Abstract: In this article we explain the development of anti-Mexican nationalist ideology among Arizona's legislative body and the development of counterpoints of action and resistance and the role the School of Transborder Studies at Arizona State University is playing locally, regionally, nationally, and transnationally in countering this ideology. It considers that such measures as Arizona SB 1070 law passed by the Arizona legislature in 2010 has historical antecedents early in the development of the Arizona territory in the 19th century. Once Mexican-origin populations became demographically and politically subordinated in the region at that time, numerous measures ensued, which attempted to subordinate much of the cultural, linguistic, and spatial heritage of the population since then. However, in spite of these processes that Mexican-origin populations simultaneously created and became a part of, countervailing linguistic, cultural, and public developments and innovations emerged. Issues of culture, language, and demography that arose by the 1980s provided new impetus leading to new versions of the old political and social histories. We discuss changing political demography resulting from the population increases of Mexican-origin populations in Arizona and fear of political power shifts from non-Mexicans as possibly a factor in the emergence of the most recent versions of anti-Mexican political behavior. We also discuss fresh winds of change in opposition to these developments that emanate from religious, secular, and educational institutions and seem to favor more rationale approaches to resolving issues of legality, migration, and culture. These developments create new cultural and social spaces to address the region's social and political problems.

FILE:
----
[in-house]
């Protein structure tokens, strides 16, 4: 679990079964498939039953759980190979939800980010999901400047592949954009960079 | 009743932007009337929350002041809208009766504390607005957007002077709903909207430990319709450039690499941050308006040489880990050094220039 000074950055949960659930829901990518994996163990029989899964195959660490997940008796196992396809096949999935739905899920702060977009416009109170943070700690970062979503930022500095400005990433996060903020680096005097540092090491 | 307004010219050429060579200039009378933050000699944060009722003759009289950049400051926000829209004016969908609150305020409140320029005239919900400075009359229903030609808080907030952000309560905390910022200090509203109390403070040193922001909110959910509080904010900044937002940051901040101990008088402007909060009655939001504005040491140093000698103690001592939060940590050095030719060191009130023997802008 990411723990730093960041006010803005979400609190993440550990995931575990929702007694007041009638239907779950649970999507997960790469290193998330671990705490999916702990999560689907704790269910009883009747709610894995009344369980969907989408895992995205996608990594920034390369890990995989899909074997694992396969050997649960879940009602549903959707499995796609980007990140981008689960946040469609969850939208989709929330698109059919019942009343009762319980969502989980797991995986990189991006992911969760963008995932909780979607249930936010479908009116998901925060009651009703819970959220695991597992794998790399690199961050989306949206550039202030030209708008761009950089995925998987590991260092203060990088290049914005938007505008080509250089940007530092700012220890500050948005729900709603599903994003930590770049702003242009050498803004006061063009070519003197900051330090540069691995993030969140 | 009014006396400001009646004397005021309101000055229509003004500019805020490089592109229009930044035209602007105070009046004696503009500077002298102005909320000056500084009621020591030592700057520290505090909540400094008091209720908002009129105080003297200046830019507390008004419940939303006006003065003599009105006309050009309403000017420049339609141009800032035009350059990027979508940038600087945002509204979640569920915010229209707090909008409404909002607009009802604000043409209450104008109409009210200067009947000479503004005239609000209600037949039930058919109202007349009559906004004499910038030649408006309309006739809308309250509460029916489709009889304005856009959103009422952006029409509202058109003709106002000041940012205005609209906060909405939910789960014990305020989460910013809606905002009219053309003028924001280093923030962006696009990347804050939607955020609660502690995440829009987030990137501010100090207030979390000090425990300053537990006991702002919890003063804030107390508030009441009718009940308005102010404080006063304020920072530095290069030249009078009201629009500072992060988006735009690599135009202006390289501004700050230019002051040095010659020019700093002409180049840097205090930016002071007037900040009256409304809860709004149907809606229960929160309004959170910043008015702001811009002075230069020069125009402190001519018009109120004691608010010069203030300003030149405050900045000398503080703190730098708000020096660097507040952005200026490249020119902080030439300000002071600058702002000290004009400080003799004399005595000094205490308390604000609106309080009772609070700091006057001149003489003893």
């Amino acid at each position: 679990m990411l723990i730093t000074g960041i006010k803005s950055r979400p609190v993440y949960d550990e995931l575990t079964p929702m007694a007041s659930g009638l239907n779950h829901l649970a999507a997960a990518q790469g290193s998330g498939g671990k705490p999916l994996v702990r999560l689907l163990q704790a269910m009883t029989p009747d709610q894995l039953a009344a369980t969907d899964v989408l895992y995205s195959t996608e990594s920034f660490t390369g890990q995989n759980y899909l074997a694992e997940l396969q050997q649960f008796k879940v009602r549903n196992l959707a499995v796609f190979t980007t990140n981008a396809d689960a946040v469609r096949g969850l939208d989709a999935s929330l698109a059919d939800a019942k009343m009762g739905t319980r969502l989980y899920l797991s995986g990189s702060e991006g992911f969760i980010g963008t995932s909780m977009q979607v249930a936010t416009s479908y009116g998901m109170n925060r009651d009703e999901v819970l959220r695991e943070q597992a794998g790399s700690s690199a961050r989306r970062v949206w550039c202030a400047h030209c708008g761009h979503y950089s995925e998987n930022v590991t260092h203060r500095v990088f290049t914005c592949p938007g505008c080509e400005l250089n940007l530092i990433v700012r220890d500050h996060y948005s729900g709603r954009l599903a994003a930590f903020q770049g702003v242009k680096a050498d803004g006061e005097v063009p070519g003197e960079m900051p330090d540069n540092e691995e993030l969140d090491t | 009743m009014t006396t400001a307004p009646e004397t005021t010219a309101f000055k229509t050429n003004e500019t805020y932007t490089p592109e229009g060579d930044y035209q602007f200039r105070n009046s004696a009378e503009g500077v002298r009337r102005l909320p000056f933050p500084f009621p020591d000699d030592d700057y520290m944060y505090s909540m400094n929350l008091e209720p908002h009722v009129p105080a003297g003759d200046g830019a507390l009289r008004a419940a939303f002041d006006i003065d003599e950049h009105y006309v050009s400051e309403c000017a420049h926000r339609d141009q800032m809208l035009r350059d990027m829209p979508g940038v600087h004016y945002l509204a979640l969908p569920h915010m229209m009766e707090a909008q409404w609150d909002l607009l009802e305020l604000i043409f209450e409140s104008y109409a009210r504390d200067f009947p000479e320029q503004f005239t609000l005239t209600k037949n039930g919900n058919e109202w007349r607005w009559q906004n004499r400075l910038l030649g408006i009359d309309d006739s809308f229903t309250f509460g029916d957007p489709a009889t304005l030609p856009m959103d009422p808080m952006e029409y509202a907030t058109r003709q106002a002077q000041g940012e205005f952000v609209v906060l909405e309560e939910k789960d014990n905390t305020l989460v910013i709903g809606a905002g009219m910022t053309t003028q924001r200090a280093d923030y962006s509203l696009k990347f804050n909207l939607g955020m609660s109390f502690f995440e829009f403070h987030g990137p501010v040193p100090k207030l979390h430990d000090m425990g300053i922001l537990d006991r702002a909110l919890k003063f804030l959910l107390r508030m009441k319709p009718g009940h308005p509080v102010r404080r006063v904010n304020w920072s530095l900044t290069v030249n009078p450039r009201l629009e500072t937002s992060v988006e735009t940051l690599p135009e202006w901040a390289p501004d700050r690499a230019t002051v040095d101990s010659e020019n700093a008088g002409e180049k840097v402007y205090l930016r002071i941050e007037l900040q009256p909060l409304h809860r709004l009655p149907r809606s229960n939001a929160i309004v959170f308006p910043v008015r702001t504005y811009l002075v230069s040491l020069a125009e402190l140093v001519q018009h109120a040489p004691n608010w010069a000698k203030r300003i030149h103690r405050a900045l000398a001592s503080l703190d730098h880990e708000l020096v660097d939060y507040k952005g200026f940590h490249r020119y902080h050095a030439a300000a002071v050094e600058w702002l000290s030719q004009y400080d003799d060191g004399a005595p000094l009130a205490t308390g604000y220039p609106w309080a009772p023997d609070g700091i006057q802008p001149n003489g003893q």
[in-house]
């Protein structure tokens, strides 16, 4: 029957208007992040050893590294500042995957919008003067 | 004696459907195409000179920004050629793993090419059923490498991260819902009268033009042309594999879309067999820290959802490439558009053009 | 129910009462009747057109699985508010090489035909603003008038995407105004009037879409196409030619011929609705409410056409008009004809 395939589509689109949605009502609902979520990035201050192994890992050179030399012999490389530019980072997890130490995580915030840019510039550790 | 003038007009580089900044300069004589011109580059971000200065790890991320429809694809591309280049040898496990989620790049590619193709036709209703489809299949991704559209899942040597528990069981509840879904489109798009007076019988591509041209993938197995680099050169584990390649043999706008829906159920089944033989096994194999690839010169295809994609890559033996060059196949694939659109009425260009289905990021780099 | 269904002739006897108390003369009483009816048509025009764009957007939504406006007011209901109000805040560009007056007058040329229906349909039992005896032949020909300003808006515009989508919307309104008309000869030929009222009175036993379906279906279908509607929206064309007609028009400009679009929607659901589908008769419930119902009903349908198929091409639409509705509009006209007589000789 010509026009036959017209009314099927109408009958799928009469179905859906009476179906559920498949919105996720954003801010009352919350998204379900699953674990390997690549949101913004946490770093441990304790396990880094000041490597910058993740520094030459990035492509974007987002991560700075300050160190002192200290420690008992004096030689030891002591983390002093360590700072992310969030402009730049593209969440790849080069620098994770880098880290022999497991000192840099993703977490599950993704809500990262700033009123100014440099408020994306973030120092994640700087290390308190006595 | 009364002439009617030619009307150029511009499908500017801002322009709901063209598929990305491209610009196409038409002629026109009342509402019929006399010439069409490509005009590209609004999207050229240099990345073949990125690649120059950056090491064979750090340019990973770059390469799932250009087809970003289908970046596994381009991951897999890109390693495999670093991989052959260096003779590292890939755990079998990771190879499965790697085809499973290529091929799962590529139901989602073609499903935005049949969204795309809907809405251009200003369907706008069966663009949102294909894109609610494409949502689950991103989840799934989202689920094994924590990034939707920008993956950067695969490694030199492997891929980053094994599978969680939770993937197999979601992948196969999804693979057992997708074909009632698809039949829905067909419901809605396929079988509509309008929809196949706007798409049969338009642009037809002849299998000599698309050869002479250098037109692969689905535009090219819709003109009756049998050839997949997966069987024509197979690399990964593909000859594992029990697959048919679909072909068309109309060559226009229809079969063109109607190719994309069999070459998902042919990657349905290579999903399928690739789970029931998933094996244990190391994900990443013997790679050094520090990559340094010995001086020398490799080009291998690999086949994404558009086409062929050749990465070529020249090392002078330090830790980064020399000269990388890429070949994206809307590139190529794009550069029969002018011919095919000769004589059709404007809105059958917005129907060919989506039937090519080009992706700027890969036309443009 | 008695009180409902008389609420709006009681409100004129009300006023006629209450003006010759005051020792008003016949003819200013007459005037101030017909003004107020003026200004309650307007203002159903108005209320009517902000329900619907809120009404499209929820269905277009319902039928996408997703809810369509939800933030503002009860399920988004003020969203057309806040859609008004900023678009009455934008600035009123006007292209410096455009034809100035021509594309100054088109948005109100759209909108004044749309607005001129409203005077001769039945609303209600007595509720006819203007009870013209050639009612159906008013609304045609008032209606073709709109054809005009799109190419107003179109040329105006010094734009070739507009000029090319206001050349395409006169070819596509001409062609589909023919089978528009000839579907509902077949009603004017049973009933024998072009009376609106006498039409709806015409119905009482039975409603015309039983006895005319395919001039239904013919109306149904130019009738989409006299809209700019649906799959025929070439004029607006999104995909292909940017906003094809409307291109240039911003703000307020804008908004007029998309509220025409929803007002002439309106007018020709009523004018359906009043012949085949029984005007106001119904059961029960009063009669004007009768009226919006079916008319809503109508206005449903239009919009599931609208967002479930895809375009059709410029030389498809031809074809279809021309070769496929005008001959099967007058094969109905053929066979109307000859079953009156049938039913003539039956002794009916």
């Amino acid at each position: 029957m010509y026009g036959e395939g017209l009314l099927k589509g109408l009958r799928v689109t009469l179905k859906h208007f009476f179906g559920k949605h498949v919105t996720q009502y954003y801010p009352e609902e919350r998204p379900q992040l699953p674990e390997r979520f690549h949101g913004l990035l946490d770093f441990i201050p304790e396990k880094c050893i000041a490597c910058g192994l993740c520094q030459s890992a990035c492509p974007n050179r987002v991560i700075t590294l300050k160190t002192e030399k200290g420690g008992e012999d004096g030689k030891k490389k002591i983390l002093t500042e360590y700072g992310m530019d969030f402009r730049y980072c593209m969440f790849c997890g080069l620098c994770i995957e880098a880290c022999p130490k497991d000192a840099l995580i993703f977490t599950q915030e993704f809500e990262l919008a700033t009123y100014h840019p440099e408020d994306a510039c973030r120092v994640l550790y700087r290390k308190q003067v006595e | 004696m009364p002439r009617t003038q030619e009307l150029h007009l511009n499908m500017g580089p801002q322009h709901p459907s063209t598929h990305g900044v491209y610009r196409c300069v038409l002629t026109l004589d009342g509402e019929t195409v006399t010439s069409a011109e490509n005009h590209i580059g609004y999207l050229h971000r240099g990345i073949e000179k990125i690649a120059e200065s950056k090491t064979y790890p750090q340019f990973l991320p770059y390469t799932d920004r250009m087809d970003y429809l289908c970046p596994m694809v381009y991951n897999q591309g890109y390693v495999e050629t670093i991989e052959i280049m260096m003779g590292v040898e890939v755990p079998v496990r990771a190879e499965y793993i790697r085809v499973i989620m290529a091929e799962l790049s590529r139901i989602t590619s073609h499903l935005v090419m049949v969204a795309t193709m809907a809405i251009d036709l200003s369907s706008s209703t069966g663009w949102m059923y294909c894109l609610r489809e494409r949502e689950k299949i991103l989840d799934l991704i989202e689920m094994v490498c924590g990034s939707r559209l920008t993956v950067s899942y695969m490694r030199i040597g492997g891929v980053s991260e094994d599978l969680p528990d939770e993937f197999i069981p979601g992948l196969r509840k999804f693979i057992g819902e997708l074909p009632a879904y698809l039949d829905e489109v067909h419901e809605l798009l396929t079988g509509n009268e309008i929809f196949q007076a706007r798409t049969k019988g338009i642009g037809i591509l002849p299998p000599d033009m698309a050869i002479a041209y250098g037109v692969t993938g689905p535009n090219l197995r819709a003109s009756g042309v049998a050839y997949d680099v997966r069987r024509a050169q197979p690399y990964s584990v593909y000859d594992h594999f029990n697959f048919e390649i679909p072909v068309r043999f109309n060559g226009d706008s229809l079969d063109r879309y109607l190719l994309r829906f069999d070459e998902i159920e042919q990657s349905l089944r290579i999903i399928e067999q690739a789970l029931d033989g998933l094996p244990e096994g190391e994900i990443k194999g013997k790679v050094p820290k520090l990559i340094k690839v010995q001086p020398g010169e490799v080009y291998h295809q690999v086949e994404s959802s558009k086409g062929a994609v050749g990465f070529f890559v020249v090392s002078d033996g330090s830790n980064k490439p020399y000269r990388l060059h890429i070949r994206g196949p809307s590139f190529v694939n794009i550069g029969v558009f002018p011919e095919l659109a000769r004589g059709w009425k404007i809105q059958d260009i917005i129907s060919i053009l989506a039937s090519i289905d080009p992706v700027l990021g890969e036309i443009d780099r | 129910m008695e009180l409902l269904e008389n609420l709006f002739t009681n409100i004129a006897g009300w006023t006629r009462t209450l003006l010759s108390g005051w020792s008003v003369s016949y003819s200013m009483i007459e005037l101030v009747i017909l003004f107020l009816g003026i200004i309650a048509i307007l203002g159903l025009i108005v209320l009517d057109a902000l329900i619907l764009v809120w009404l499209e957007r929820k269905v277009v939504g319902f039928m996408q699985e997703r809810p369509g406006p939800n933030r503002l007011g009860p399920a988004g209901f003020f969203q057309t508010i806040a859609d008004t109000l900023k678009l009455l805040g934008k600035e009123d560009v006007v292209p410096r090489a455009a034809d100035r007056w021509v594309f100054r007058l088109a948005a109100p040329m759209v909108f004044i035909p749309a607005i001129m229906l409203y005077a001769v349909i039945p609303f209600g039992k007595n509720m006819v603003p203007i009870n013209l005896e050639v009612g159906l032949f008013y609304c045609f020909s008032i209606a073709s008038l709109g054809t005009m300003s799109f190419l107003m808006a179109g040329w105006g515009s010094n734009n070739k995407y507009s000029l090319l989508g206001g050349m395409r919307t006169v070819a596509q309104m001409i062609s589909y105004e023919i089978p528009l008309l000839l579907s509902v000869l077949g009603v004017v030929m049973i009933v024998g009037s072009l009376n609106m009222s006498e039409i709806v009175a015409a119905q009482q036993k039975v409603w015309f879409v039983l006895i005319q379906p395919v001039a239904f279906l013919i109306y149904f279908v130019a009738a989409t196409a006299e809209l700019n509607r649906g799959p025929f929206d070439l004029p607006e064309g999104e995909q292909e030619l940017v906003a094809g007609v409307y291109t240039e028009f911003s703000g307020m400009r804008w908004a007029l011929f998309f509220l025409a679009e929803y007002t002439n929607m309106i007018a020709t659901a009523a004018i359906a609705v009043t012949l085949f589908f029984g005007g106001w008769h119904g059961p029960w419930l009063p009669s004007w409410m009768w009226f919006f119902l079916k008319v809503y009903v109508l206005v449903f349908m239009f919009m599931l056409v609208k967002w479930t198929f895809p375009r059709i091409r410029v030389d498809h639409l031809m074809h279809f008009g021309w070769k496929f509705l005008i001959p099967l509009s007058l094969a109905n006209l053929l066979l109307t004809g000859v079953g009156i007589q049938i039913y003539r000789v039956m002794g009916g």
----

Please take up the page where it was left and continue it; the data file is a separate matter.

ASJC Scopus subject areas
- Geography, Planning and Development
- Sociology and Political Science
- Political Science and International Relations